Why Companies Merge, and Why They Split


In the world of business, you’ll often see companies merge, or else do the opposite and split into two or more separate entities. There are lots of different reasons for this, but watching from the outside, it can be hard to gauge whether there was any real advantage in either move, and whether these practices could one day be of benefit to your own venture.

That’s why we thought it would be interesting to explore both why companies merge, and why they split…

Why Do Companies Merge?

There are many reasons why two business may choose to make themselves into a single entity, but the most common are:

  1. Synergy

Synergy relates to the idea that combining business activities will both decrease costs and increase performance. Thus, by merging, two complementary companies join together to make themselves into a stronger whole.

  1. Diversification

Another reason that companies might merge is to diversify. By moving into an industry that is essentially unrelated to their own, each minimises the extent of sector-specific risks to their profitability.

  1. Growth

Perhaps the most common reason for mergers is an attempt by one business to invest in another in order to grow and increase their market share. This enables two competitors to make themselves into a stronger and more successful single entity.

Why Do Companies Split?

As well as merging, companies will sometimes choose to go the opposite way and split. This is where a single business becomes two or more separately run enterprises, independent of the others. A perfect example of this is the recent separation of the Citroen Retail Group into Robins & Day and DS.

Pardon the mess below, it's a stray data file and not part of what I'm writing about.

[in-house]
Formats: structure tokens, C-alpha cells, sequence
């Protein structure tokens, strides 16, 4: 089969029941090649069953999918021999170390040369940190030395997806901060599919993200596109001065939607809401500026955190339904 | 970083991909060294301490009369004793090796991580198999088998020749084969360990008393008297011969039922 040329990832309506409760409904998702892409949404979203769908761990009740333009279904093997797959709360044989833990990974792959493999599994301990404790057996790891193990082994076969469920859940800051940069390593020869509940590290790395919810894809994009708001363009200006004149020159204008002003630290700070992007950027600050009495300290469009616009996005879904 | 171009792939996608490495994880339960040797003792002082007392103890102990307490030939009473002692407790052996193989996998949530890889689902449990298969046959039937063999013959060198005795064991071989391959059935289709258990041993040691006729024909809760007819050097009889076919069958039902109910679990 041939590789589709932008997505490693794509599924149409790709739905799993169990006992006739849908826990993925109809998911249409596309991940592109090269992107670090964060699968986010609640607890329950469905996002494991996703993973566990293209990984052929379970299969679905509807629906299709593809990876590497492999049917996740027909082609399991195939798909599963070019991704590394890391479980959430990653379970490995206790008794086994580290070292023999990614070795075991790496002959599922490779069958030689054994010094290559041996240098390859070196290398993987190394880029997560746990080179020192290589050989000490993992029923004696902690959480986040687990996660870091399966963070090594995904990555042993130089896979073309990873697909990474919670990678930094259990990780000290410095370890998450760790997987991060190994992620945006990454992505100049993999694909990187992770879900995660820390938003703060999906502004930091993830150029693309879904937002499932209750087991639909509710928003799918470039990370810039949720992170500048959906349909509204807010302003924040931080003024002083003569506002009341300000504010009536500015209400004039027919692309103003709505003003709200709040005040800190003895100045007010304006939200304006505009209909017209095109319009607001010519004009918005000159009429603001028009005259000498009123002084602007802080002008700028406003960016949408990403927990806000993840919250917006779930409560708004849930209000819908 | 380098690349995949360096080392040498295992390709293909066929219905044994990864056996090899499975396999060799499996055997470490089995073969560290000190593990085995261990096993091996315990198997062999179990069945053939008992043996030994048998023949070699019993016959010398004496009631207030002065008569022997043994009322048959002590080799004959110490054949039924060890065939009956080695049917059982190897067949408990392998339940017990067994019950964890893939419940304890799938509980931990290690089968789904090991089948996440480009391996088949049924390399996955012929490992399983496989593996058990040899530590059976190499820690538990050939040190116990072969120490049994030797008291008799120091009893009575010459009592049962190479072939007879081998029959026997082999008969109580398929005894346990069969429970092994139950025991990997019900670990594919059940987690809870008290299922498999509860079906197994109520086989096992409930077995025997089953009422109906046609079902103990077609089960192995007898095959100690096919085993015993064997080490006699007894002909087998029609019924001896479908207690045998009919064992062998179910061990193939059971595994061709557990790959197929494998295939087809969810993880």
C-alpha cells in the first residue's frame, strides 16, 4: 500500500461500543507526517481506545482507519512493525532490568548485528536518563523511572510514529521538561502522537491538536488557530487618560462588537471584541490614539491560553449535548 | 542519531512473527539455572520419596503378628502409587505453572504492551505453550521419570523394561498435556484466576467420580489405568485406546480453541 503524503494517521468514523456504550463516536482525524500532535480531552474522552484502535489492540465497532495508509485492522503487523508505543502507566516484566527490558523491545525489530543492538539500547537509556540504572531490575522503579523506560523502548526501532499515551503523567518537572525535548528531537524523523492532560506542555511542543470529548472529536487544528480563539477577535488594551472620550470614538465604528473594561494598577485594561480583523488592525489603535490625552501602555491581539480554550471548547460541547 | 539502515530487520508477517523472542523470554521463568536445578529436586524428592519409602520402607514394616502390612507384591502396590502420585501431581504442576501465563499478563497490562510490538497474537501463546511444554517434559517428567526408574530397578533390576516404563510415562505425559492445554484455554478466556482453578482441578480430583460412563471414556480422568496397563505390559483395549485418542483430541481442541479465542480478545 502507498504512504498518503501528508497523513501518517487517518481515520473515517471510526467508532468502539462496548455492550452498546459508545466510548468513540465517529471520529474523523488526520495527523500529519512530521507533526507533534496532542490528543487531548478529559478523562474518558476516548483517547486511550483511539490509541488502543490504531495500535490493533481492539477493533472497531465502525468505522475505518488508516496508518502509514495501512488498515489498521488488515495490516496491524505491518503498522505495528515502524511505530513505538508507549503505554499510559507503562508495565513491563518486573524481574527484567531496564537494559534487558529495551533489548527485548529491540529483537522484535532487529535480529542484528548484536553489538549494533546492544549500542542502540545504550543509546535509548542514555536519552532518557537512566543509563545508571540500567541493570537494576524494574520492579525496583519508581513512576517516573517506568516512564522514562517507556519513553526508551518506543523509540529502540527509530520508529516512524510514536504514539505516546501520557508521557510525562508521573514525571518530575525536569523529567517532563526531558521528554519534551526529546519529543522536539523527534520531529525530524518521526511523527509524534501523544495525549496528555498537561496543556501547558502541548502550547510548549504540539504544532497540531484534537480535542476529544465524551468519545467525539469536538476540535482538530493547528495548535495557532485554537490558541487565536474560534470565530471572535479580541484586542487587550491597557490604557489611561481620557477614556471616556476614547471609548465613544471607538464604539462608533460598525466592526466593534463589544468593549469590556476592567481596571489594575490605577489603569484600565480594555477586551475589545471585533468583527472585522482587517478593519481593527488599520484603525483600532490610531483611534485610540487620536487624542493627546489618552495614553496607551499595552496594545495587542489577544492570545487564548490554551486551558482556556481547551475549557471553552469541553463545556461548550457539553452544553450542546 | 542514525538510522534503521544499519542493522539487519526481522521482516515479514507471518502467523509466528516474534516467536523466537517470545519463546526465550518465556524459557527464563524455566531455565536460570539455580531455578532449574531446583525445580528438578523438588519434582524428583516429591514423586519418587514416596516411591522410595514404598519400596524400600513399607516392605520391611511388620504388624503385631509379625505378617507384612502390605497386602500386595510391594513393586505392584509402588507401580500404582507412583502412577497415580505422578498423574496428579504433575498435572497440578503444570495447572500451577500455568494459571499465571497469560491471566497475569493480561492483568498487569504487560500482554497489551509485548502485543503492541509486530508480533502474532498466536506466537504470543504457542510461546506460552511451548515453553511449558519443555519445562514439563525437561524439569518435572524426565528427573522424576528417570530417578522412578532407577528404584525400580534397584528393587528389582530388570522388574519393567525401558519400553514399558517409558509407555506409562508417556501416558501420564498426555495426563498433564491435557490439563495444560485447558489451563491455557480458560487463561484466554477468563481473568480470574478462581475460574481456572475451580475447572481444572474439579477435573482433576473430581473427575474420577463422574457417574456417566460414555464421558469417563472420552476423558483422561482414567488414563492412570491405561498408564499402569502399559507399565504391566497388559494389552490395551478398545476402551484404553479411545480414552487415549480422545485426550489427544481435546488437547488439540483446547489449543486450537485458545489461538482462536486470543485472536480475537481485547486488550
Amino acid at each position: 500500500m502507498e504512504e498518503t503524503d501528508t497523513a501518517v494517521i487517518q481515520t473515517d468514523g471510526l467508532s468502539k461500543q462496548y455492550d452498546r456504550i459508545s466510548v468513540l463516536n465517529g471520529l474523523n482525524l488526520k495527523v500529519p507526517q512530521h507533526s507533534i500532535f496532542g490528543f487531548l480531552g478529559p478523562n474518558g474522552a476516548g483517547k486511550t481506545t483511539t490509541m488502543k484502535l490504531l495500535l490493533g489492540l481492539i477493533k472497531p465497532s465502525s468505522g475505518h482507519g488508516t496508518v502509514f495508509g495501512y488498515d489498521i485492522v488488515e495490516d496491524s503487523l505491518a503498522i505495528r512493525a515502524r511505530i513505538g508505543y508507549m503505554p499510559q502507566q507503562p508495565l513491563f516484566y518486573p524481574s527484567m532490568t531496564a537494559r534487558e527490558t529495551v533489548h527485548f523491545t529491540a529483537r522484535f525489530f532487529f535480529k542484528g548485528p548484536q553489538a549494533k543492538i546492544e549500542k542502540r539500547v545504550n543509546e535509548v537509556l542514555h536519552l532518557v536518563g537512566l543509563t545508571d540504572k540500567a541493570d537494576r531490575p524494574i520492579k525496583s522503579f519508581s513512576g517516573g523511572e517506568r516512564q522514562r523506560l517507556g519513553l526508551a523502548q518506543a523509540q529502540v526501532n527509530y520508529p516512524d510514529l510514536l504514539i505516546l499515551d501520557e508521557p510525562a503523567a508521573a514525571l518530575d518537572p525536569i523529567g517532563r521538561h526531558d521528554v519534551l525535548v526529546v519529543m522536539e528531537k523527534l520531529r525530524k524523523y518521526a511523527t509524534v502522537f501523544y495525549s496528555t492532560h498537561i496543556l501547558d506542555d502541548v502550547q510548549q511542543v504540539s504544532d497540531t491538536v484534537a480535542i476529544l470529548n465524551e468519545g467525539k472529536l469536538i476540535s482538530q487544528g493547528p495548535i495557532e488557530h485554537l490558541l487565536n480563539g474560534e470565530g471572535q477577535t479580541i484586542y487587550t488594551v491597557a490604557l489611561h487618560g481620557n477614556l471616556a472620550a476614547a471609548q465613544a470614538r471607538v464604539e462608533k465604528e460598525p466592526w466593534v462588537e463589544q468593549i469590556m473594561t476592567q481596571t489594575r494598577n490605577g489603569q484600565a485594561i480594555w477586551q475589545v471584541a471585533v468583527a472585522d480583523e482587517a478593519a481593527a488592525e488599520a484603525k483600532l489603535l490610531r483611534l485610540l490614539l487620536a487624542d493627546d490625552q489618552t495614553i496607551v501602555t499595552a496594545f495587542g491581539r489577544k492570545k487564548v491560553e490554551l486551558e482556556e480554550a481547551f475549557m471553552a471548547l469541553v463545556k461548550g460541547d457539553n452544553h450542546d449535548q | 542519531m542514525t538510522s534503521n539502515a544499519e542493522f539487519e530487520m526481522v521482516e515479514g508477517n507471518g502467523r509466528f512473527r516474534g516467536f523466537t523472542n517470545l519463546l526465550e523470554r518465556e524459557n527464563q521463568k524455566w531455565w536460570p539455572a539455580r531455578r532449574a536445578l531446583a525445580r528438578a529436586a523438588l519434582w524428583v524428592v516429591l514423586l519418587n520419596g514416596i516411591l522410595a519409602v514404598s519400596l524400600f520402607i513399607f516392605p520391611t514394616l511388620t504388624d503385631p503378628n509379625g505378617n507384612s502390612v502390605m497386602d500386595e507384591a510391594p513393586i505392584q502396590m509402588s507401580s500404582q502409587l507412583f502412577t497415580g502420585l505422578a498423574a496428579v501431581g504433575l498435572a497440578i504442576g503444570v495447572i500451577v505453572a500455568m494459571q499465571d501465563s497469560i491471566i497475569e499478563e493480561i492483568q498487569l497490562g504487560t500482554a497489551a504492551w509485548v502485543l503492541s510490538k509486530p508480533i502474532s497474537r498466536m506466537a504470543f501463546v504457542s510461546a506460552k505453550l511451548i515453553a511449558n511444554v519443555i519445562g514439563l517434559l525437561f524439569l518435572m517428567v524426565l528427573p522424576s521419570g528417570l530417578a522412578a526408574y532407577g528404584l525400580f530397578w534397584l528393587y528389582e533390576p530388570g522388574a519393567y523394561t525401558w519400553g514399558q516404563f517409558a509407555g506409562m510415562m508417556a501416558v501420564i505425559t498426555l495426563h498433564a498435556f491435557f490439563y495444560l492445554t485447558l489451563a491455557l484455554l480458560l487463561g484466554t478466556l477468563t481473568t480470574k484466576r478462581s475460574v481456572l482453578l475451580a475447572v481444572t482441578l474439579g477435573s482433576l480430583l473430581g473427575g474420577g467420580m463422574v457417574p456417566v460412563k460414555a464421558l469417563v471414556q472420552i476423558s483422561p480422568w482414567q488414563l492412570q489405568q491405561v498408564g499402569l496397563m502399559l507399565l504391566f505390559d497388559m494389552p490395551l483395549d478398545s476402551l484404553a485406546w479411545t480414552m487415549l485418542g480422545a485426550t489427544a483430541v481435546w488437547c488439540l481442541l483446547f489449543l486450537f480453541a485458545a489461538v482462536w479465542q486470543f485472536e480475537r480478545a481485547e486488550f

As with mergers, there are multiple reasons that companies might choose to split up, with the most frequently cited being:

  1. Strategic Reasons

When companies experience exponential growth across a number of sectors, it can become hard for a single management team to maximise the profitability of multiple business lines. By splitting the enterprise into several independent companies, a greater focus can be centred on each.

  1. Government Mandates

Another reason that you might see companies choosing to split is because of government concerns regarding monopolistic practices. Where this is the cause, it can be mandated that the various segments be split into individual concerns independent from the others in order to break the monopoly.

Understand the reasoning behind big business decisions and maybe one day soon it will be your own company that benefits from your knowledge.

About Mohit Tater

Mohit is the co-founder and editor of Entrepreneurship Life, a place where entrepreneurs, start-ups, and business owners can find wide ranging information, advice, resources, and tools for starting, running, and growing their businesses.

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